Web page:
INDOOR AIR QUALITY STUDY USING LOW-COST SENSORS
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MYRIAM LOPES, JOHNNY REIS, ANA P. FERNANDES, DIOGO LOPES, RÚBEN LOURENÇO, TERESA NUNES, CARLOS H. G. FARIA, CARLOS BORREGO, ANA I. MIRANDA
People spend about 90% of their time in indoor environments without really knowing about the quality of the air in these spaces. This lack of knowledge about the indoor air quality and the exposure time can aggravate the health conditions of the individuals in the indoor spaces of houses. The aim of this study was to study the feasibility of using low-cost sensors to quantify and to identify the main causes of poor indoor air quality. For this purpose, three houses with different locations were chosen, either regarding the surrounding environment or the behaviour of residents. Micro sensors for the main indoor air quality pollutants (CO, CO2, PM10, PM2.5, NO2 and Ox) were selected to build a sensor box. Bedrooms and living rooms were monitored for approximately seven months, from September 2019 to March 2020. Several associations between pollutants concentrations and occupant’s activity patterns or outdoor conditions were identified. Results showed that pollutants present in indoor air may also vary according to the season and their concentrations may also vary with outdoor air quality conditions. Results also showed that the determinants of indoor air concentrations varied considerably among different types of pollutants. The geographic location and surrounding environment of the house, resident’s behaviour and time-activity (space heating, ventilation or cooking) can change pollutants concentrations and therefore indoor air quality.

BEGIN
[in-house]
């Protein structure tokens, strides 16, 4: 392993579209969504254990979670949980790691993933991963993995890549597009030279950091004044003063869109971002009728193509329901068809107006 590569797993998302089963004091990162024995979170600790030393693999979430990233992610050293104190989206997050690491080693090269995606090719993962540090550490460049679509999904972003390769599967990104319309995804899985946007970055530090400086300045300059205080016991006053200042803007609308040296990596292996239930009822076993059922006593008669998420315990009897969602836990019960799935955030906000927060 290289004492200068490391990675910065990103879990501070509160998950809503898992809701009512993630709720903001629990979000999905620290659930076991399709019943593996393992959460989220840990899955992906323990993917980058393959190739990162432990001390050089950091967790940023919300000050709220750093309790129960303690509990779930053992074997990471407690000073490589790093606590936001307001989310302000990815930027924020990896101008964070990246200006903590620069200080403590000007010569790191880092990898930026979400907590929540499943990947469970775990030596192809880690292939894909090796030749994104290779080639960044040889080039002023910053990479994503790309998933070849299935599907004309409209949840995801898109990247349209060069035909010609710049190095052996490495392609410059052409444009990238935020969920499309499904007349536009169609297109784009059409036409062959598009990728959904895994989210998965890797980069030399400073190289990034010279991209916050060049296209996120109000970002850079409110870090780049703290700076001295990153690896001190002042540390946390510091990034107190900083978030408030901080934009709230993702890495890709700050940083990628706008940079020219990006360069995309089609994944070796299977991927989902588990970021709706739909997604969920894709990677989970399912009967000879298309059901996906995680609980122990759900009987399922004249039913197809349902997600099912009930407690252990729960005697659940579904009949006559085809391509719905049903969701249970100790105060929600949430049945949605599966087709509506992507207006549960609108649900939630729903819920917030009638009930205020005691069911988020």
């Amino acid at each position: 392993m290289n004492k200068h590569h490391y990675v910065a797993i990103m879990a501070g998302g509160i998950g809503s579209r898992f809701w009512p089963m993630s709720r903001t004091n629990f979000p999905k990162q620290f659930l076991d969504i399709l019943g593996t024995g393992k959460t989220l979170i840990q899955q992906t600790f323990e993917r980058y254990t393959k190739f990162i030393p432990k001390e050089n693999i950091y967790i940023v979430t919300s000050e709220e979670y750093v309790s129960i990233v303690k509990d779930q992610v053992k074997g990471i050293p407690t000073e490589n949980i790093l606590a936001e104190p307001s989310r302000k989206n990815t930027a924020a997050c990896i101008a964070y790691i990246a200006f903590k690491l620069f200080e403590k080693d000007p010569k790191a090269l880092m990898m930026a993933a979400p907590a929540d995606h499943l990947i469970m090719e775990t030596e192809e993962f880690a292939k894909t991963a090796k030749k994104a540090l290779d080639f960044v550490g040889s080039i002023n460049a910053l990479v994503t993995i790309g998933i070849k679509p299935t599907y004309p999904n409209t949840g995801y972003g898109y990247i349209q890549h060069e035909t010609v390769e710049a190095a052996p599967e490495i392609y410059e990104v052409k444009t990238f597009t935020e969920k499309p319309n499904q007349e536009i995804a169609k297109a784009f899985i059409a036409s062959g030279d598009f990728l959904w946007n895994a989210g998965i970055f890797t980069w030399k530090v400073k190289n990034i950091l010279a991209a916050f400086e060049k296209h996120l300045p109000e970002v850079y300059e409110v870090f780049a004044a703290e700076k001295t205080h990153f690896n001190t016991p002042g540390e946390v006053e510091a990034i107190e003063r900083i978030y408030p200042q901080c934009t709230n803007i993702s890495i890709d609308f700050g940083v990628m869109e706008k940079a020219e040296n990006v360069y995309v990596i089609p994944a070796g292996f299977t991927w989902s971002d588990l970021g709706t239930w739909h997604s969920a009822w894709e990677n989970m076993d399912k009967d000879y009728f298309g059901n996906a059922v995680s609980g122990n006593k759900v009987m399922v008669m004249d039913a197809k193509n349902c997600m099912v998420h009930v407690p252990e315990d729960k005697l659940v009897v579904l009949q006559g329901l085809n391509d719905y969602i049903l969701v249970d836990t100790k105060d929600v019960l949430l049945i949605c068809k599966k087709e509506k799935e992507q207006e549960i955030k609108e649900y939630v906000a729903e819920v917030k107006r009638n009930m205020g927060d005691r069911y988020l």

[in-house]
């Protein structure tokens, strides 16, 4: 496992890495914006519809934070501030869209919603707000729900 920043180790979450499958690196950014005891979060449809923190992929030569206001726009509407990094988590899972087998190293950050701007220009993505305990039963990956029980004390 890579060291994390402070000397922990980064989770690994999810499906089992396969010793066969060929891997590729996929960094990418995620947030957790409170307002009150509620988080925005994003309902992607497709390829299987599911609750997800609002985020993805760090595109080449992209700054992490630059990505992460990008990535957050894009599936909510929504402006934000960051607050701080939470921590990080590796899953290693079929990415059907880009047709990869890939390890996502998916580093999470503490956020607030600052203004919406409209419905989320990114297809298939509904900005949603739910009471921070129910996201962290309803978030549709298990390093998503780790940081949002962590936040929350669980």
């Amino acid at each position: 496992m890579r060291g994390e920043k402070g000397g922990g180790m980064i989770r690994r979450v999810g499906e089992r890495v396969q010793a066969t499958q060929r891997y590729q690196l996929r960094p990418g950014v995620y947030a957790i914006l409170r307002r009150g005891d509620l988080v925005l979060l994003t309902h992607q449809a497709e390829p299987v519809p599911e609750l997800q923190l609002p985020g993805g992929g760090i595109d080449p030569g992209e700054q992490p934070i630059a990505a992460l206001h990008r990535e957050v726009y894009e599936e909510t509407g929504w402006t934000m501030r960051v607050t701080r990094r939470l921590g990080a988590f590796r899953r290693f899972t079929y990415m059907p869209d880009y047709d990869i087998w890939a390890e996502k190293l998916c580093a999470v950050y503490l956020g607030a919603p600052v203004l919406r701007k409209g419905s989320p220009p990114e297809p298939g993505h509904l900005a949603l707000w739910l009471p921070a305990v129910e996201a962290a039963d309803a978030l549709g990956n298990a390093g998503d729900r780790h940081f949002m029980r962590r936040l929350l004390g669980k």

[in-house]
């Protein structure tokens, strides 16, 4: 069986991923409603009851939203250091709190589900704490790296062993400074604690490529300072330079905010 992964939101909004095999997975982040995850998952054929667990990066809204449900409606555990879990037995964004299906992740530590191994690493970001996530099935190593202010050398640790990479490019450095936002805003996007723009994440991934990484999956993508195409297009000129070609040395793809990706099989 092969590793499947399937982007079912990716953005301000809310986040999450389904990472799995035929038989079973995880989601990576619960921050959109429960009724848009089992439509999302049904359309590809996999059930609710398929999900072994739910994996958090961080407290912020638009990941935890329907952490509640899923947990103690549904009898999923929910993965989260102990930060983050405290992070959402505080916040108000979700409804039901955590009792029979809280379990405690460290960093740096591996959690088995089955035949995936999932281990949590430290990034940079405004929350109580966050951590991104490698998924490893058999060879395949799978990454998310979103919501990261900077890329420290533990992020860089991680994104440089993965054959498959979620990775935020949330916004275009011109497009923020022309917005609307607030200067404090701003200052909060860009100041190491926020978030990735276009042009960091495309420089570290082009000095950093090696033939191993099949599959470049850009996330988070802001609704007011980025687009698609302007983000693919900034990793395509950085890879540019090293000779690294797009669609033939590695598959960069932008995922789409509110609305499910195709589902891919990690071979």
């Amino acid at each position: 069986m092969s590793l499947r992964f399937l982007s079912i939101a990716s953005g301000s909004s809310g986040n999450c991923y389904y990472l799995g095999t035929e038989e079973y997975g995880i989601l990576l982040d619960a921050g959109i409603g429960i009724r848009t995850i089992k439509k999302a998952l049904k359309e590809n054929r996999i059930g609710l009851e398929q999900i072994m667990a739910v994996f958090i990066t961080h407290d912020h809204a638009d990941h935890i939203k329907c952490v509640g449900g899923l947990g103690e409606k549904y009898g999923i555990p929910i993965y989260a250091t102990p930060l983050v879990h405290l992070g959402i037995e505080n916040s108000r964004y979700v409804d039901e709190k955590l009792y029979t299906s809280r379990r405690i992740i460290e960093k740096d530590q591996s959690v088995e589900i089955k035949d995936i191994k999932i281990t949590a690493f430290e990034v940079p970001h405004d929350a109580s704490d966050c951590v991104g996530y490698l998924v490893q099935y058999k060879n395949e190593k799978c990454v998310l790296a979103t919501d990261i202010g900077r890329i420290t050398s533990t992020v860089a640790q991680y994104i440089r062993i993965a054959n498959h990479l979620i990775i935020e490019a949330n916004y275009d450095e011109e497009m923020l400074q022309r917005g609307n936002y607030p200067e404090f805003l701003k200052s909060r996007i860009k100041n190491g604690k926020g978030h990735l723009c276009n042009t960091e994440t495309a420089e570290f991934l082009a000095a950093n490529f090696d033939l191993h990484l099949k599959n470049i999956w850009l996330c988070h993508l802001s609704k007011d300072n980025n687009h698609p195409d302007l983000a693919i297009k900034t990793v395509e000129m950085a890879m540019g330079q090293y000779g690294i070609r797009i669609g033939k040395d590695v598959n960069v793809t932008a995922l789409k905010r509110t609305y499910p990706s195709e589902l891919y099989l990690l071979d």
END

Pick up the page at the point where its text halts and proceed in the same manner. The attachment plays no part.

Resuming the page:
indoor air quality, micro sensors, air quality monitoring, smart homes